D Smith: New tax planning strategy offers many options
Tax Free Savings Account (TFSA), is the newest tax planning strategy available to Canadians.
TFSAs have clear advantages when used properly.
There is an annual limit of $5,000, and this plan has been available for three years. Canadians over age 18 now have $15,000 of accumulation room.
Let’s compare a TFSA with a non-registered savings account. Contributions to both plans are made with after tax dollars.
You can hold similar types of investments in both plans.
The TFSA allows tax-free earnings on investments held under this structure. The non-registered accounts return is taxed.
Capital gains, dividend and interest income earned in a TFSA is not included in taxable income, and future withdrawals do not incur any tax. When choosing the type of investment to put into a TFSA, remember tax rates vary on different types of investments.
Capital gains receive the most preferred tax treatment, followed by eligible dividends and then non-eligible dividends.
The least tax efficient income is interest income.
Money withdrawn from a RRSP or RRIF is taxed as income in the year received.
A general guideline is to utilize a RRSP when a client’s tax rate is higher now than the expected tax rate in retirement.
You should compare a TFSA, a non-registered account and a RRSP as part of your financial plan.
Should you put your TFSA into an interest bearing savings account?
Most Canadians have parked their TFSA in a savings account earning minimal interest, because they have been told by their financial institution that is what to do. This may not be in your best interest.
As a Certified Financial Planner and as a TFSA owner, I believe most people are not utilizing their TFSA investment choice to their own advantage.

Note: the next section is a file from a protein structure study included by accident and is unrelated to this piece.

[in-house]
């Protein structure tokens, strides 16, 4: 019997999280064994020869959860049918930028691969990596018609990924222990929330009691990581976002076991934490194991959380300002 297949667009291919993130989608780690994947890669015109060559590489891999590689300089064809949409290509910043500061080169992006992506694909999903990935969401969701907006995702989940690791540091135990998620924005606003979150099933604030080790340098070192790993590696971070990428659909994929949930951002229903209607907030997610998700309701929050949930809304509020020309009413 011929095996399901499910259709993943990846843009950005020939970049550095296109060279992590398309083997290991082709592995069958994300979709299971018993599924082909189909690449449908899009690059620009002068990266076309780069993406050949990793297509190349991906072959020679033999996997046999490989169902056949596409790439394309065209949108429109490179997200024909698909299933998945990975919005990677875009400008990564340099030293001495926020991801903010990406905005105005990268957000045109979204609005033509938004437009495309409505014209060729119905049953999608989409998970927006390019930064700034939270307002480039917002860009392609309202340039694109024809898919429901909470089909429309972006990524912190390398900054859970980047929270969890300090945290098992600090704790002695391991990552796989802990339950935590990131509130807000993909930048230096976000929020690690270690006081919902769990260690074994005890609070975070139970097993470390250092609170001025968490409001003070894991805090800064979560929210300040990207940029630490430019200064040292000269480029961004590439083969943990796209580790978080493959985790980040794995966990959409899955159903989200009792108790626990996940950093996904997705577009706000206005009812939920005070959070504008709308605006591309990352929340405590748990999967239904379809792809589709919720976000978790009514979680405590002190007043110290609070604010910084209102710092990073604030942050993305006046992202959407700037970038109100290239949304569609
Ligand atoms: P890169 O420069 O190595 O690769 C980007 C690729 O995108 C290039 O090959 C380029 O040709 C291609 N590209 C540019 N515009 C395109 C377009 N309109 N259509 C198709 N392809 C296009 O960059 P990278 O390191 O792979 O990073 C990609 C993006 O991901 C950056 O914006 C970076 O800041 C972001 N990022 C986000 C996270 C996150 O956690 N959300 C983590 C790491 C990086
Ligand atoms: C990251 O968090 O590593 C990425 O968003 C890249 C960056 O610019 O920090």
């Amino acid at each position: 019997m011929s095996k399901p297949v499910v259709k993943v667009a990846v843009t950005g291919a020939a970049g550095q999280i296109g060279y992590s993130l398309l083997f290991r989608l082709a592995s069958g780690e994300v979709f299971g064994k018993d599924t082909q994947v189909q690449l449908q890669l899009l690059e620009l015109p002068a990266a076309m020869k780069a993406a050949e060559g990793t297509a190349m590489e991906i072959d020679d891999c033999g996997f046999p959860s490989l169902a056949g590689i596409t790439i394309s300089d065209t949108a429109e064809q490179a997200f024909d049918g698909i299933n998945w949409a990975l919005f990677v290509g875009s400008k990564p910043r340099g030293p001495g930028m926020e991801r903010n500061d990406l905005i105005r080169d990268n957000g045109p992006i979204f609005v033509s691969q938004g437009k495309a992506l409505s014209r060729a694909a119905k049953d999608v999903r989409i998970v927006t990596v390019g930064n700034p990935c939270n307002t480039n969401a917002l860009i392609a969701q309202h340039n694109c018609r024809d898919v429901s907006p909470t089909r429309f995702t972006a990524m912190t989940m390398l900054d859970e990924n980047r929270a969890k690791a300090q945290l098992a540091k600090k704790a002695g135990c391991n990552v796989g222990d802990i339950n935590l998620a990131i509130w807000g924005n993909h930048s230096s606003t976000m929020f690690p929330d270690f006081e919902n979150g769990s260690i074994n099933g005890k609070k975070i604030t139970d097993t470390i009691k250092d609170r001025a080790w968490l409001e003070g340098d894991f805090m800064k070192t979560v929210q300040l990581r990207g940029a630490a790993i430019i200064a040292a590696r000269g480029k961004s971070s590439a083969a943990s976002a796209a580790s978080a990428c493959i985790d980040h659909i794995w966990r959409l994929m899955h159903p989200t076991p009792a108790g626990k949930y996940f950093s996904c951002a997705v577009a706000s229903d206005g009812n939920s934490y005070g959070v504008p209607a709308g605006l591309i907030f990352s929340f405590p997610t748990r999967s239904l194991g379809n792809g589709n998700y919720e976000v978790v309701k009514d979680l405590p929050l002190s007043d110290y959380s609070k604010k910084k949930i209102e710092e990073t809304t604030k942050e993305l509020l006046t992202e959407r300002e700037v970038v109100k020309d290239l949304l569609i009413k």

I have not parked my TFSA in a low paying savings account. I reviewed my asset allocation, longevity and cash flow.
My TFSA is in a growth type of investment. Many financial institutions charge fees on their TFSA accounts, why should you pay a fee to withdraw your own money?
You should work with a financial institution that does not charge fees on their TFSA accounts.
You can transfer your TFSA from one financial institution to another using a government transfer form provided by your financial advisor.
If you parked your TFSA in a savings account earning minimal interest, you can transfer to a dividend or growth oriented investment at a different financial institution.
TFSAs will eventually produce higher account balances since taxes do not have to be paid on an annual basis on the investment growth.
Instead of contributing to a TFSA annually, another option is to purchase life insurance to substantially increase an estate value. Joint last-to-die life insurance is a very effective estate planning tool.
A couple age 65, with a joint-last-to die life insurance policy of $350,000, can pay an annual premium less than their TFSA contribution.
This insurance strategy can increase their estate value many times over. Choose your TFSA wisely!
Doreen Smith is a Certified Financial Planner with Capri Wealth Management and Manulife Securities Investment Services Inc. The opinions expressed are those of the author and may not necessarily reflect those of Manulife Securities Investment Services Inc
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